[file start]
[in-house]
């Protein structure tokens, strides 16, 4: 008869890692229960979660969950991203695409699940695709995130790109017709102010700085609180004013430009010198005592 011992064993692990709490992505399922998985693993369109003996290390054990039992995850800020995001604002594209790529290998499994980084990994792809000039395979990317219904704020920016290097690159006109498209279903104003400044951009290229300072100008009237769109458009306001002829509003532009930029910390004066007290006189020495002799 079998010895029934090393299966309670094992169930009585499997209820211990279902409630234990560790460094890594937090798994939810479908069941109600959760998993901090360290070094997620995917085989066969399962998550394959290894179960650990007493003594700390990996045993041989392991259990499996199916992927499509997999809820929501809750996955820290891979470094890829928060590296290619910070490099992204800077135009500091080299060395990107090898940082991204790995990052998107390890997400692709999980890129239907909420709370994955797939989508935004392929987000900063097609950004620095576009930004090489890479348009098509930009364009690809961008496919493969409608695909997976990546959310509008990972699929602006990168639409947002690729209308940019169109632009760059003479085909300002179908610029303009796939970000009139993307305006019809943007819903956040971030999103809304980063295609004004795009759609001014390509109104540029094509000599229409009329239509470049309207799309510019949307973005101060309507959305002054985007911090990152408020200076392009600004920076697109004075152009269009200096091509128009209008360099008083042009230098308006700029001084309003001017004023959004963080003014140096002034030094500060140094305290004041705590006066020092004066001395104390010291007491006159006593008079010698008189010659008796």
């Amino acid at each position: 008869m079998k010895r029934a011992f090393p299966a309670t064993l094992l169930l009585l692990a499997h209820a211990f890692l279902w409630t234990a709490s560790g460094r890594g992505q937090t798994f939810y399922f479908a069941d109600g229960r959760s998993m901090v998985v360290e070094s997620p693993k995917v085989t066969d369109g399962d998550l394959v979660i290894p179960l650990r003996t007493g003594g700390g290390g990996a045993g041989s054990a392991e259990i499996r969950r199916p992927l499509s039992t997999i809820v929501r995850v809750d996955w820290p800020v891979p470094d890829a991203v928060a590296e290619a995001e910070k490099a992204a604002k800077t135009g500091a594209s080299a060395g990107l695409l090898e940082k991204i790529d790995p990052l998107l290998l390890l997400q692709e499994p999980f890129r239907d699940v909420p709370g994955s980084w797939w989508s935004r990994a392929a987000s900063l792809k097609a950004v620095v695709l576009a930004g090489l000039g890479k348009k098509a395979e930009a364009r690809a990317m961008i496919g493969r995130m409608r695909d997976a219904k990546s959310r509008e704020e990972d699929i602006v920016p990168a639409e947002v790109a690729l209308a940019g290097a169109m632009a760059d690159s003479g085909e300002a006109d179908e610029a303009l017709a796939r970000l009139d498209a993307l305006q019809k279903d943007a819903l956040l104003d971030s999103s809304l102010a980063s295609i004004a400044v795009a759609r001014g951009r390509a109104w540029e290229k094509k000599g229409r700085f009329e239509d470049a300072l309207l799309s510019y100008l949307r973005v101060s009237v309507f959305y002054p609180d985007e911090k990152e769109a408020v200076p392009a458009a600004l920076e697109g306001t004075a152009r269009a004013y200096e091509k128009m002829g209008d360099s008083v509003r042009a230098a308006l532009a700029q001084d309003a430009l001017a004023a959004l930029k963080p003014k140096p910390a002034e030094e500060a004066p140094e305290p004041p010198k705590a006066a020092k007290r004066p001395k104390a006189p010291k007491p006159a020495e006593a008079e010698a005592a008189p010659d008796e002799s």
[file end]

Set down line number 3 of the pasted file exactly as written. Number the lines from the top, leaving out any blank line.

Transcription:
């Amino acid at each position: 008869m079998k010895r029934a011992f090393p299966a309670t064993l094992l169930l009585l692990a499997h209820a211990f890692l279902w409630t234990a709490s560790g460094r890594g992505q937090t798994f939810y399922f479908a069941d109600g229960r959760s998993m901090v998985v360290e070094s997620p693993k995917v085989t066969d369109g399962d998550l394959v979660i290894p179960l650990r003996t007493g003594g700390g290390g990996a045993g041989s054990a392991e259990i499996r969950r199916p992927l499509s039992t997999i809820v929501r995850v809750d996955w820290p800020v891979p470094d890829a991203v928060a590296e290619a995001e910070k490099a992204a604002k800077t135009g500091a594209s080299a060395g990107l695409l090898e940082k991204i790529d790995p990052l998107l290998l390890l997400q692709e499994p999980f890129r239907d699940v909420p709370g994955s980084w797939w989508s935004r990994a392929a987000s900063l792809k097609a950004v620095v695709l576009a930004g090489l000039g890479k348009k098509a395979e930009a364009r690809a990317m961008i496919g493969r995130m409608r695909d997976a219904k990546s959310r509008e704020e990972d699929i602006v920016p990168a639409e947002v790109a690729l209308a940019g290097a169109m632009a760059d690159s003479g085909e300002a006109d179908e610029a303009l017709a796939r970000l009139d498209a993307l305006q019809k279903d943007a819903l956040l104003d971030s999103s809304l102010a980063s295609i004004a400044v795009a759609r001014g951009r390509a109104w540029e290229k094509k000599g229409r700085f009329e239509d470049a300072l309207l799309s510019y100008l949307r973005v101060s009237v309507f959305y002054p609180d985007e911090k990152e769109a408020v200076p392009a458009a600004l920076e697109g306001t004075a152009r269009a004013y200096e091509k128009m002829g209008d360099s008083v509003r042009a230098a308006l532009a700029q001084d309003a430009l001017a004023a959004l930029k963080p003014k140096p910390a002034e030094e500060a004066p140094e305290p004041p010198k705590a006066a020092k007290r004066p001395k104390a006189p010291k007491p006159a020495e006593a008079e010698a005592a008189p010659d008796e002799s």